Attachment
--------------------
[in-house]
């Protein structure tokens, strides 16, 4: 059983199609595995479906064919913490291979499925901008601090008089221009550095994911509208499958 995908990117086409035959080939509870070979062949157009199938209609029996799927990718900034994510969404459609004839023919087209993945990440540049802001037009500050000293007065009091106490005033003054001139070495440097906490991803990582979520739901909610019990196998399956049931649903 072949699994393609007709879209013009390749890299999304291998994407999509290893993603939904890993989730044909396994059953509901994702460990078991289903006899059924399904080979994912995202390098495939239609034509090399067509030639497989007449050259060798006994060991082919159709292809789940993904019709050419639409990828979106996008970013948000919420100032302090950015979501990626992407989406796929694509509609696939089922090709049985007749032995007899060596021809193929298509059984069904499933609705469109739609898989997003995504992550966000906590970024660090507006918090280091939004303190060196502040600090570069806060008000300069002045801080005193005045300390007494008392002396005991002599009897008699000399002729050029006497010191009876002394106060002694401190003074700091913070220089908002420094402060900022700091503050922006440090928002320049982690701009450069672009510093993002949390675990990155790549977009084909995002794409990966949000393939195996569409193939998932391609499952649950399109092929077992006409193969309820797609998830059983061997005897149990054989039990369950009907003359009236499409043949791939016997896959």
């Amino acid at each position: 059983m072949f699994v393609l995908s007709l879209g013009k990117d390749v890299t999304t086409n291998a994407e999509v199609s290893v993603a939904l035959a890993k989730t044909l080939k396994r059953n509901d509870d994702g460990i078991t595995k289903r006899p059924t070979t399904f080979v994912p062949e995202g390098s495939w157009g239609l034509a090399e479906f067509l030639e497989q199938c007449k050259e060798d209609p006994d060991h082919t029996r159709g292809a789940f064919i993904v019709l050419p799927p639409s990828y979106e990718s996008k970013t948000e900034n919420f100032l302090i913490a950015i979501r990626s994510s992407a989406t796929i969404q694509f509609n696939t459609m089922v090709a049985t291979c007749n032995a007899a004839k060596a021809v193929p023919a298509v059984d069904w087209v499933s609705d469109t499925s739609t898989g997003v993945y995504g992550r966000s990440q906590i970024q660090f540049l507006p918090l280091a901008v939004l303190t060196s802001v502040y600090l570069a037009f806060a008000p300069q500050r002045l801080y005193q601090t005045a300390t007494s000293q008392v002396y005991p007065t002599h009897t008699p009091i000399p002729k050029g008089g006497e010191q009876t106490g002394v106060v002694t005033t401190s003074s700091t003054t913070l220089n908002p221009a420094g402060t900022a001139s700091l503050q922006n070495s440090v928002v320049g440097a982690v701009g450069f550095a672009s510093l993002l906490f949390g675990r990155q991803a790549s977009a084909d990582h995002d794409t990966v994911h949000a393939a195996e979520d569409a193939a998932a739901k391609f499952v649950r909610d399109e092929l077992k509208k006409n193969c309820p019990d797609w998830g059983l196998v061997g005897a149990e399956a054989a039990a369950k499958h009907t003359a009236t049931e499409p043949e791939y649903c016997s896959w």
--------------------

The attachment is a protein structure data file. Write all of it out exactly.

[in-house]
């Protein structure tokens, strides 16, 4: 059983199609595995479906064919913490291979499925901008601090008089221009550095994911509208499958 995908990117086409035959080939509870070979062949157009199938209609029996799927990718900034994510969404459609004839023919087209993945990440540049802001037009500050000293007065009091106490005033003054001139070495440097906490991803990582979520739901909610019990196998399956049931649903 072949699994393609007709879209013009390749890299999304291998994407999509290893993603939904890993989730044909396994059953509901994702460990078991289903006899059924399904080979994912995202390098495939239609034509090399067509030639497989007449050259060798006994060991082919159709292809789940993904019709050419639409990828979106996008970013948000919420100032302090950015979501990626992407989406796929694509509609696939089922090709049985007749032995007899060596021809193929298509059984069904499933609705469109739609898989997003995504992550966000906590970024660090507006918090280091939004303190060196502040600090570069806060008000300069002045801080005193005045300390007494008392002396005991002599009897008699000399002729050029006497010191009876002394106060002694401190003074700091913070220089908002420094402060900022700091503050922006440090928002320049982690701009450069672009510093993002949390675990990155790549977009084909995002794409990966949000393939195996569409193939998932391609499952649950399109092929077992006409193969309820797609998830059983061997005897149990054989039990369950009907003359009236499409043949791939016997896959």
């Amino acid at each position: 059983m072949f699994v393609l995908s007709l879209g013009k990117d390749v890299t999304t086409n291998a994407e999509v199609s290893v993603a939904l035959a890993k989730t044909l080939k396994r059953n509901d509870d994702g460990i078991t595995k289903r006899p059924t070979t399904f080979v994912p062949e995202g390098s495939w157009g239609l034509a090399e479906f067509l030639e497989q199938c007449k050259e060798d209609p006994d060991h082919t029996r159709g292809a789940f064919i993904v019709l050419p799927p639409s990828y979106e990718s996008k970013t948000e900034n919420f100032l302090i913490a950015i979501r990626s994510s992407a989406t796929i969404q694509f509609n696939t459609m089922v090709a049985t291979c007749n032995a007899a004839k060596a021809v193929p023919a298509v059984d069904w087209v499933s609705d469109t499925s739609t898989g997003v993945y995504g992550r966000s990440q906590i970024q660090f540049l507006p918090l280091a901008v939004l303190t060196s802001v502040y600090l570069a037009f806060a008000p300069q500050r002045l801080y005193q601090t005045a300390t007494s000293q008392v002396y005991p007065t002599h009897t008699p009091i000399p002729k050029g008089g006497e010191q009876t106490g002394v106060v002694t005033t401190s003074s700091t003054t913070l220089n908002p221009a420094g402060t900022a001139s700091l503050q922006n070495s440090v928002v320049g440097a982690v701009g450069f550095a672009s510093l993002l906490f949390g675990r990155q991803a790549s977009a084909d990582h995002d794409t990966v994911h949000a393939a195996e979520d569409a193939a998932a739901k391609f499952v649950r909610d399109e092929l077992k509208k006409n193969c309820p019990d797609w998830g059983l196998v061997g005897a149990e399956a054989a039990a369950k499958h009907t003359a009236t049931e499409p043949e791939y649903c016997s896959w």